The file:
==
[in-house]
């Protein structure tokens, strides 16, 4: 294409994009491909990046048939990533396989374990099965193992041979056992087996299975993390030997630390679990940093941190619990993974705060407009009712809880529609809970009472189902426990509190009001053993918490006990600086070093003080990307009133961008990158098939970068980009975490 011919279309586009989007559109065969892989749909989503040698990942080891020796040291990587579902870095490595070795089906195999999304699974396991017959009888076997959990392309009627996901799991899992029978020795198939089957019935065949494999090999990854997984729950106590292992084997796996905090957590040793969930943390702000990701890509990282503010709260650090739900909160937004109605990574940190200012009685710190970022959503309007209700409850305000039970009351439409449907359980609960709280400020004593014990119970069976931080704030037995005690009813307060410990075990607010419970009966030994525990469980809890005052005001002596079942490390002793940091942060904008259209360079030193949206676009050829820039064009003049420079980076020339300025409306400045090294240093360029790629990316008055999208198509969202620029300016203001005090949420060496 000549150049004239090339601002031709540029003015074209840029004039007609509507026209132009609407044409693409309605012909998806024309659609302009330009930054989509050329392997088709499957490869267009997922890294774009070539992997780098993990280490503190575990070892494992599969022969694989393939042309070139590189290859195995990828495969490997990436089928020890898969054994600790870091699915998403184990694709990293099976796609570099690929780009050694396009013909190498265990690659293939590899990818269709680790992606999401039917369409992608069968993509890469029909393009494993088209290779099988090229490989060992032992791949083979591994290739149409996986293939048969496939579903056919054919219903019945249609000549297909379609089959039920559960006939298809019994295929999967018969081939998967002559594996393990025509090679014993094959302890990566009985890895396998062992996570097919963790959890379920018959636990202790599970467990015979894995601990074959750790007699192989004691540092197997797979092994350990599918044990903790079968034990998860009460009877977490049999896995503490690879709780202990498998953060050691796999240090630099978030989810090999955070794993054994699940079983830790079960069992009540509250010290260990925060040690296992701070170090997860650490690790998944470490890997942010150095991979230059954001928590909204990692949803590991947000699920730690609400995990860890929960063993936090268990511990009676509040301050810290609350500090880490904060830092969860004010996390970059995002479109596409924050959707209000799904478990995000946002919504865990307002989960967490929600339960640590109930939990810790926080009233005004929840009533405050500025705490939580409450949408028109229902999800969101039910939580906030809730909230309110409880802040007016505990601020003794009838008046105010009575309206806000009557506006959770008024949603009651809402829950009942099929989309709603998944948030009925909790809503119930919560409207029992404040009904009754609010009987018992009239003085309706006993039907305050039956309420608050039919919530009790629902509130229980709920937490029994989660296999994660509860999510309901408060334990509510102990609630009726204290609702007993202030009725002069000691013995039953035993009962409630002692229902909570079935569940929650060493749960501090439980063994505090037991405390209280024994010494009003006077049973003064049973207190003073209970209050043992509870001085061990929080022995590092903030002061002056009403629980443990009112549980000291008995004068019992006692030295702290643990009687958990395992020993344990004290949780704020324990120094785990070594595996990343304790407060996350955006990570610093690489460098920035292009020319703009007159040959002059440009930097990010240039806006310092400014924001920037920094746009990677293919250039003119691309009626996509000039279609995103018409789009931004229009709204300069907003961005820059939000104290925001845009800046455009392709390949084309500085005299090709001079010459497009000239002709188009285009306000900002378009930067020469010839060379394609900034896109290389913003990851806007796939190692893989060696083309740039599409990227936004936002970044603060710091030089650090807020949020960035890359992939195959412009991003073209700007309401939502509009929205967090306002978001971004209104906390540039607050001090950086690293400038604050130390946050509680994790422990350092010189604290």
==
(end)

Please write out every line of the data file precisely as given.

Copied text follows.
[in-house]
């Protein structure tokens, strides 16, 4: 294409994009491909990046048939990533396989374990099965193992041979056992087996299975993390030997630390679990940093941190619990993974705060407009009712809880529609809970009472189902426990509190009001053993918490006990600086070093003080990307009133961008990158098939970068980009975490 011919279309586009989007559109065969892989749909989503040698990942080891020796040291990587579902870095490595070795089906195999999304699974396991017959009888076997959990392309009627996901799991899992029978020795198939089957019935065949494999090999990854997984729950106590292992084997796996905090957590040793969930943390702000990701890509990282503010709260650090739900909160937004109605990574940190200012009685710190970022959503309007209700409850305000039970009351439409449907359980609960709280400020004593014990119970069976931080704030037995005690009813307060410990075990607010419970009966030994525990469980809890005052005001002596079942490390002793940091942060904008259209360079030193949206676009050829820039064009003049420079980076020339300025409306400045090294240093360029790629990316008055999208198509969202620029300016203001005090949420060496 000549150049004239090339601002031709540029003015074209840029004039007609509507026209132009609407044409693409309605012909998806024309659609302009330009930054989509050329392997088709499957490869267009997922890294774009070539992997780098993990280490503190575990070892494992599969022969694989393939042309070139590189290859195995990828495969490997990436089928020890898969054994600790870091699915998403184990694709990293099976796609570099690929780009050694396009013909190498265990690659293939590899990818269709680790992606999401039917369409992608069968993509890469029909393009494993088209290779099988090229490989060992032992791949083979591994290739149409996986293939048969496939579903056919054919219903019945249609000549297909379609089959039920559960006939298809019994295929999967018969081939998967002559594996393990025509090679014993094959302890990566009985890895396998062992996570097919963790959890379920018959636990202790599970467990015979894995601990074959750790007699192989004691540092197997797979092994350990599918044990903790079968034990998860009460009877977490049999896995503490690879709780202990498998953060050691796999240090630099978030989810090999955070794993054994699940079983830790079960069992009540509250010290260990925060040690296992701070170090997860650490690790998944470490890997942010150095991979230059954001928590909204990692949803590991947000699920730690609400995990860890929960063993936090268990511990009676509040301050810290609350500090880490904060830092969860004010996390970059995002479109596409924050959707209000799904478990995000946002919504865990307002989960967490929600339960640590109930939990810790926080009233005004929840009533405050500025705490939580409450949408028109229902999800969101039910939580906030809730909230309110409880802040007016505990601020003794009838008046105010009575309206806000009557506006959770008024949603009651809402829950009942099929989309709603998944948030009925909790809503119930919560409207029992404040009904009754609010009987018992009239003085309706006993039907305050039956309420608050039919919530009790629902509130229980709920937490029994989660296999994660509860999510309901408060334990509510102990609630009726204290609702007993202030009725002069000691013995039953035993009962409630002692229902909570079935569940929650060493749960501090439980063994505090037991405390209280024994010494009003006077049973003064049973207190003073209970209050043992509870001085061990929080022995590092903030002061002056009403629980443990009112549980000291008995004068019992006692030295702290643990009687958990395992020993344990004290949780704020324990120094785990070594595996990343304790407060996350955006990570610093690489460098920035292009020319703009007159040959002059440009930097990010240039806006310092400014924001920037920094746009990677293919250039003119691309009626996509000039279609995103018409789009931004229009709204300069907003961005820059939000104290925001845009800046455009392709390949084309500085005299090709001079010459497009000239002709188009285009306000900002378009930067020469010839060379394609900034896109290389913003990851806007796939190692893989060696083309740039599409990227936004936002970044603060710091030089650090807020949020960035890359992939195959412009991003073209700007309401939502509009929205967090306002978001971004209104906390540039607050001090950086690293400038604050130390946050509680994790422990350092010189604290």